In the most recent video on the Hoaxtead Research YouTube channel, we addressed an issue which hasn’t really been publicly aired in the past: how was the outcome of this hoax shaped by the reactions (or non-reactions) of the police?
Yesterday, regular commenter Steved observed,
The accusers who may find themselves either in jail or facing huge public settlements for damages—many of these people seem unaware of just how dangerous a fine line they are treading here—if [some victims] had decided to do things differently, then many of these hoaxers would literally be penniless and possibly in jail…
The idea that the victims of the Hampstead SRA hoax could have done things differently is a common one.
To most observers, it seems obvious that had the falsely accused parents, teachers, clergy, and businesses chosen to lay charges against those who were harassing them, the police would have swooped in and started arresting the instigators and promoters of the hoax, and four years of agony could have been avoided.
Ideally, this would have happened within days or weeks of the hoax going online: a swift and decisive police response would seem to have been the obvious solution. Arrest and charge the main players, send a strong message, and stop the thing in its tracks.
Instead, what we saw from the outside was a strange sort of complacency: Sabine, Ella, and Abraham somehow managed to slip past the police in February 2015, and the hoax sympathisers who screamed obscenities at church-goers did so with impunity for the most part. As mentioned in the video, arrests were made, and while Christine Ann Sands was deported back to the United States, Neelu Berry’s trial on charges of “vexing a priest” collapsed when the CPS barrister failed to turn up.
While it might have seemed reasonable for an outside observer to assume that the police’s failure to act against the dozens of other hoax promoters was due to the victims’ passivity, nothing could be further from the truth.
In fact, the victims were flooding the police with demands for action. They were combing the internet every night in an effort to protect themselves and their children, screen-shotting what they found, collecting links to images and threats and damaging material, and passing this along to the police, who kept reassuring them that action would be taken.
Those reassurances, it turns out, were false.
While a few people—including Belinda McKenzie—received police visits, none were arrested, none had their computers seized to look for evidence, and none faced charges in court.
Long-time readers might recall that during Ella’s appeal of the Pauffley judgment in August 2015, Belinda McKenzie and Tracey Morris were both served with injunctions intended to prevent them from spreading the hoax any further. Tracey blithely ignored hers, claiming (accurately, as it turned out) that it “wasn’t worth the paper it was written on”. Belinda left the UK for a brief sojourn in France, but slunk back into the country a few weeks later, and carried on as before.
Sabine, of course, was famously arrested at the Royal Courts of Justice, having just returned from Germany; however, for reasons which were never made clear, the police “NFA’d” her case in December of that year.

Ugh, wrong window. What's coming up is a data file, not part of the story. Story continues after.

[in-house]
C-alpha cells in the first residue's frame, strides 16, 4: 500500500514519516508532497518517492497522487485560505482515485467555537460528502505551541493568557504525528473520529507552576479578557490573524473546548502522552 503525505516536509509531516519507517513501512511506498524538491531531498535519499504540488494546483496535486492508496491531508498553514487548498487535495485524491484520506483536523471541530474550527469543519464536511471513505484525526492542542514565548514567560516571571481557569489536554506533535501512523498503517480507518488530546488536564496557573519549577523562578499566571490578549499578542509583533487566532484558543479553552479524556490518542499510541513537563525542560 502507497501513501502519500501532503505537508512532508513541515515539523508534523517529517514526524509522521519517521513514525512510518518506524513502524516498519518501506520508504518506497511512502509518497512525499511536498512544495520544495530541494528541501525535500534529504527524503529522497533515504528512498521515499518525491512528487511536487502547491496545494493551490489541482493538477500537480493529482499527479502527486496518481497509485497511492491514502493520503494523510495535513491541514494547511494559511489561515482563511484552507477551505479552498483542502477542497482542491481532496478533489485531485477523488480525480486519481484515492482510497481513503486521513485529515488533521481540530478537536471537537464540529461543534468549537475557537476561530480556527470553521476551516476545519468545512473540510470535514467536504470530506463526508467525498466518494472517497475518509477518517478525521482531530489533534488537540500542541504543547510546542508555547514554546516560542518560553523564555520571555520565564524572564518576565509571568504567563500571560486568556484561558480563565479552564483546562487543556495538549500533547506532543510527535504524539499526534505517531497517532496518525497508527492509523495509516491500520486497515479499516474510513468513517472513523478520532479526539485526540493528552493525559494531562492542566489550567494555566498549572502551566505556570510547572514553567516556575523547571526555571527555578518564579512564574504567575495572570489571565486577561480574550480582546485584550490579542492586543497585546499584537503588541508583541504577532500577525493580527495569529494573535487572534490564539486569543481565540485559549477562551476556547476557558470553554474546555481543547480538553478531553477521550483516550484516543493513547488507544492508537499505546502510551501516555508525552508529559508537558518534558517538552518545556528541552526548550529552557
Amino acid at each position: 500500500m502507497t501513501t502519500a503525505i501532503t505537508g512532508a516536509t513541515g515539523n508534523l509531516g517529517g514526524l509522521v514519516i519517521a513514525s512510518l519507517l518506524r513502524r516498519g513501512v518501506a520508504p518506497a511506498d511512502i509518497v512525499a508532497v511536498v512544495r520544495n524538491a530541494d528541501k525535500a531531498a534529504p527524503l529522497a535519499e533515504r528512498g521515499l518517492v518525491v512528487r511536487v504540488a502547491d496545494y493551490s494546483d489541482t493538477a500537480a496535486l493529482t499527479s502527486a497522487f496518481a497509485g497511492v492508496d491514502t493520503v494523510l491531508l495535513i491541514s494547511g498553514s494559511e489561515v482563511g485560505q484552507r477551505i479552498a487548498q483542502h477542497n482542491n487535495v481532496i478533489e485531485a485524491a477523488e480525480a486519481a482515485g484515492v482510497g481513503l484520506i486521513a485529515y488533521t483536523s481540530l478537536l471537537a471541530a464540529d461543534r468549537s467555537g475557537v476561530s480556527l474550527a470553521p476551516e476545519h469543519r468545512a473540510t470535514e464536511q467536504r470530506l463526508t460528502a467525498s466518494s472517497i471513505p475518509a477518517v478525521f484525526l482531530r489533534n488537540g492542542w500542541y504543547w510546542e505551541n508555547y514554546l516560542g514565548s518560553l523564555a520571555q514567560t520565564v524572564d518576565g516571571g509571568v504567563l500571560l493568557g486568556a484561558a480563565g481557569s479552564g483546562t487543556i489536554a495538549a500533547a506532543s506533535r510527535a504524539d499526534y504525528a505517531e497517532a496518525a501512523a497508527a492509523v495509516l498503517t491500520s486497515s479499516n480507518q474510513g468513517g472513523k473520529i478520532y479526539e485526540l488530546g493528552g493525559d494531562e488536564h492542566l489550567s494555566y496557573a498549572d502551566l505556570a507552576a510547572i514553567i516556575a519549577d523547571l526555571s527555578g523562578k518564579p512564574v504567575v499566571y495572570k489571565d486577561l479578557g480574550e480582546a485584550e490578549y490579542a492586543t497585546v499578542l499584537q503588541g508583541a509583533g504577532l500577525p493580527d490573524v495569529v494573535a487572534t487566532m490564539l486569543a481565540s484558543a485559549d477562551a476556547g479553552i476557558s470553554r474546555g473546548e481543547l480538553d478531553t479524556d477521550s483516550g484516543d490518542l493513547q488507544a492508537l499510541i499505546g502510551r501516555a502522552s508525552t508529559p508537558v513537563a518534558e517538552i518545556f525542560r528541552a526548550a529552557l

During her 2018 trial, her defence barrister Tana Adkin QC made a point of mentioning this, as though the lack of police response proved that her client had done nothing wrong. We now know that to Sabine, having her police charges dismissed was a clear signal that she could carry on promoting the Hampstead hoax with no consequences.
This weak police response was typical, and it carried on for more than a year and a half. It was not in any way endorsed by the hoax’s victims, who continued to grow more and more frustrated that the police seemed to be giving the hoaxers carte blanche, while completely ignoring the victims’ plight. For their part, the hoaxers quickly realised that they could do as they pleased…and they did.
In January 2016, the victims’ hopes were raised with the arrests of Sabine and Neelu on charges of witness intimidation. However, that case fell apart in court following the defence’s half-time submissions. While the net result of that trial was the restraining order which would prove part of Sabine’s undoing, it felt like yet another failure of the law to protect the victims.
It would not be until another officer, DC Steve Martin, took over the case in August 2016 that the victims at last started to get the decisive response they had been pushing for. If you were reading the blog at that time, you would have seen the arrests mounting: 13 in the space of a couple of months.
This was an exciting development, but it proved too little, too late. The hoax had had a year and a half to grow and spread, and the hoaxers, including Sabine, had grown accustomed to running amok.
We don’t know exactly why the hoax victims’ complaints were ignored for so long. Did the police misguidedly believe that the Hampstead hoax was merely a flash in the pan, something which would peak quickly and subside with little permanent harm done? Was their nonchalance about it the result of incompetence, or an inability or unwillingness to grasp the ways and workings of the internet? Was it inexperience in dealing with conspiracy believers? Was it some combination of these things? We don’t know.
Whatever caused it, though, we can say with certainty that the lack of appropriate, timely, and effective police response was in no way a reflection of the victims’ wishes. They pushed—hard—against police inertia and empty promises. But until the case changed hands, that boulder simply would. Not. Move.